Real-World Benefits of Value-Based Care

February 26, 2019

A new report from Humana shows the benefits of value-based care for patients and providers.

There’s not a lot of peer-reviewed research that proves paying physician practices for positive patient outcomes is better than paying for services only. Certainly, anecdotal evidence exists that shows patients are benefitting from practices getting into value-based care. But what can practices expect?

For 30 years, Humana has been entering into some form of value-based care arrangements through its Medicare plans, but it wasn’t until five years ago that we began releasing results on Medicare Advantage plans. For the past two years, this has taken the form of the “Value-based Care Report,” which features physician practices and the progress they’re making.

Humana MA members totaled 3.3 million at the end of 2017 (the latest year of processed data). Among them, 91% had at least one medical condition (like congestive heart failure or depression), and 83% had at least two.

Highlights include some of what you might expect from a patient perspective: preventive screenings were up for patients affiliated with value-based care practices. For patients with diabetes, those increased condition-specific screenings led to better medication adherence and better management of their blood glucose levels. The same was true for people with hypertension and their ability to better manage their blood pressure.

Related: The Missing Link in Value-Based Care

Emergency department visits and admissions to the hospital were down for patients affiliated with value-based practices. Also, patients affiliated with value-based practices had a 20% higher average HEDIS Star score compared to those affiliated with fee-for-service practices.

But what’s most striking may be the answer to the question: what can primary care practices expect from value-based care?

  • Lower healthcare costs. Medical costs for patients attributed to PCP practices in Humana MA value-based care settings were nearly 16% lower vs. original fee-for-service Medicare.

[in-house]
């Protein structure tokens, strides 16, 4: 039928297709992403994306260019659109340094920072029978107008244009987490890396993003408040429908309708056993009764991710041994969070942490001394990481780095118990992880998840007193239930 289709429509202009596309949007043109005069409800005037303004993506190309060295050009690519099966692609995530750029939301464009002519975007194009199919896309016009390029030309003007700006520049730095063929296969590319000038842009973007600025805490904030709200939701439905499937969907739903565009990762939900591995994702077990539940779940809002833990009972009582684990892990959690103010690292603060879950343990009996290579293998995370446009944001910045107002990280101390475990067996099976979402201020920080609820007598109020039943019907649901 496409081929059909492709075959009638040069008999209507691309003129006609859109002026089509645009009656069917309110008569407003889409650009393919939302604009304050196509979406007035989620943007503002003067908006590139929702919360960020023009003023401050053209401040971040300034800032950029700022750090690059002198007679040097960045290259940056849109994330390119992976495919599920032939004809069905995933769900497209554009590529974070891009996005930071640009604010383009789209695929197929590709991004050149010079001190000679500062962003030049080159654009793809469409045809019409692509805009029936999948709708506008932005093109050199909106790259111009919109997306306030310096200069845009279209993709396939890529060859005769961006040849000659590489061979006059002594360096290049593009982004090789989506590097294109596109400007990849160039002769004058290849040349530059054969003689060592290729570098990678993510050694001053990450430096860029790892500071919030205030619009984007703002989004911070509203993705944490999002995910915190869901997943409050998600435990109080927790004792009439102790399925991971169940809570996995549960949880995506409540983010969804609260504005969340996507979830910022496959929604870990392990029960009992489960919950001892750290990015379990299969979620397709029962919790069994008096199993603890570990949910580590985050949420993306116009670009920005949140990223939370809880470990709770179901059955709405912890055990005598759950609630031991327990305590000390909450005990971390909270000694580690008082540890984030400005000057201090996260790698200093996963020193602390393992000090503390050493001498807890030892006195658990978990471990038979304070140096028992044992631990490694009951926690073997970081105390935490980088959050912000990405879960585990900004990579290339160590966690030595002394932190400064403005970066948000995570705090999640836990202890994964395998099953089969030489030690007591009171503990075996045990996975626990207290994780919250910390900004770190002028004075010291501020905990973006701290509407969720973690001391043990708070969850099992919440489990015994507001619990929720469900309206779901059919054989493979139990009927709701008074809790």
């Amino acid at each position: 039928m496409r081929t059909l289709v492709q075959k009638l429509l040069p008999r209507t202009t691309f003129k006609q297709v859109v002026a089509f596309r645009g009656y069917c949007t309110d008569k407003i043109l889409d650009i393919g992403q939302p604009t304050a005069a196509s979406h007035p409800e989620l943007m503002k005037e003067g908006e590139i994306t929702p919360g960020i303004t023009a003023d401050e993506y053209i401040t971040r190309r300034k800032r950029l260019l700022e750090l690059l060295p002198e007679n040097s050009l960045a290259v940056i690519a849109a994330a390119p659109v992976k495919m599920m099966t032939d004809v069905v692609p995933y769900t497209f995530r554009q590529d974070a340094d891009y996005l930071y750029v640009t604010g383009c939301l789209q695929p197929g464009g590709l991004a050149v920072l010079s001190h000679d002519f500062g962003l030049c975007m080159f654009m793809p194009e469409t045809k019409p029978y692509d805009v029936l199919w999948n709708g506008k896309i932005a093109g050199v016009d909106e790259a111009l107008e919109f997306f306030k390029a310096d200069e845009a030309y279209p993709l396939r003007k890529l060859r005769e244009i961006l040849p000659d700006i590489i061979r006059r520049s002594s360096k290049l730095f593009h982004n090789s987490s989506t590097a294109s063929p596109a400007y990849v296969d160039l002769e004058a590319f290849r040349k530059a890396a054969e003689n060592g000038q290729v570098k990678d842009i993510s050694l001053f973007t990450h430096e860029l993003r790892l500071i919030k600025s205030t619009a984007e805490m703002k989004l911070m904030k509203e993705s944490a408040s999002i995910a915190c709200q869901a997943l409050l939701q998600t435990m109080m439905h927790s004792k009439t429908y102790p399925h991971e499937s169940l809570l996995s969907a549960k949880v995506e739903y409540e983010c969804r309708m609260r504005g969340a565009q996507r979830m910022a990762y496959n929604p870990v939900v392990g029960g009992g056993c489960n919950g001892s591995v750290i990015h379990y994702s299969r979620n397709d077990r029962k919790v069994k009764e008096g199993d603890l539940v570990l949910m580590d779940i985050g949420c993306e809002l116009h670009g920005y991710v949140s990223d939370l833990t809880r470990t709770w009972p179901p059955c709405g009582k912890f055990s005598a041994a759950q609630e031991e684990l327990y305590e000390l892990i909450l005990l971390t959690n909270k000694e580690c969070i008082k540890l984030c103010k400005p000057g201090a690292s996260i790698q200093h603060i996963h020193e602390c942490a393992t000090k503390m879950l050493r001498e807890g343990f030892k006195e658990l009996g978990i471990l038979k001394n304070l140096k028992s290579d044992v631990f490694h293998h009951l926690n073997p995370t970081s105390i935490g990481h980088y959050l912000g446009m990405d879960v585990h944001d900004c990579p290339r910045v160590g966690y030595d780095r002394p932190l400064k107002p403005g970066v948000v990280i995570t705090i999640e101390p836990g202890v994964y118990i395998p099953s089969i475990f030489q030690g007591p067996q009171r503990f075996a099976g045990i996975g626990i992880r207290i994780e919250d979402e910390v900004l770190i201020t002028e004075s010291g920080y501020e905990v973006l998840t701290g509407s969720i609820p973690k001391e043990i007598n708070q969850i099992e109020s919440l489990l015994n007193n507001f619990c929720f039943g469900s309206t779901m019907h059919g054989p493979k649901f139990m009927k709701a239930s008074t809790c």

• More shared savings. In 2017, across all value-based models, 10% more practices experienced shared savings than in 2016 (70% vs. 60%).

  • Higher percent of the overall healthcare dollar compared to the national average. The American Academy of Family Physicians calculates PCPs, in general, receive about 6% of the total payments made to providers for a patient’s care. PCPs practices in a Humana MA value-based care arrangement are receiving nearly 17%.

These results would not be possible without leaders forging the way in value-based care and showing us what’s possible. Below are just a few examples from the report.

  • Jeff Galles, DO, is chief medical officer at Utica Park Clinic, a 150 PCP practice in Oklahoma with 4,000+ Humana MA patients. Galles writes in the “Value-based Care Report” that, in 2017, the clinic increased the number of patients with two or more PCP visits per year to 80%, leading to a decrease in hospital readmission rates.

  • David Hatfield, DO, is CEO and lead physician at Hatfield Medical Group, a 15 PCP practice with nearly 1,000 Humana MA patients. Hatfield cites value-based care as the reason he is more fulfilled and happier as a physician today because of the time he spends with patients and, as a result, the ability to affect outcomes.

  • Larry Blosser, MD, is outpatient medical director for Central Ohio Primary Care, a 370+ PCP practice with more than 3,500 Humana MA patients. Blosser writes how quickly the group saw results in its transition to value-based care, going from a 3-star to a 4-star practice in a year. In 2017, each of the physicians caring for adults received a 20% shared savings bonus.

Value-based care is proving its worth to both physicians and patients alike through improved care, greater reimbursement levels, and lower cost-delivering on the promise of the right care at the right time at the right cost. I invite you to check out our full report here

Roy Beveridge, MD, is a Managed Healthcare Executive editorial advisor and Humana’s chief medical officer.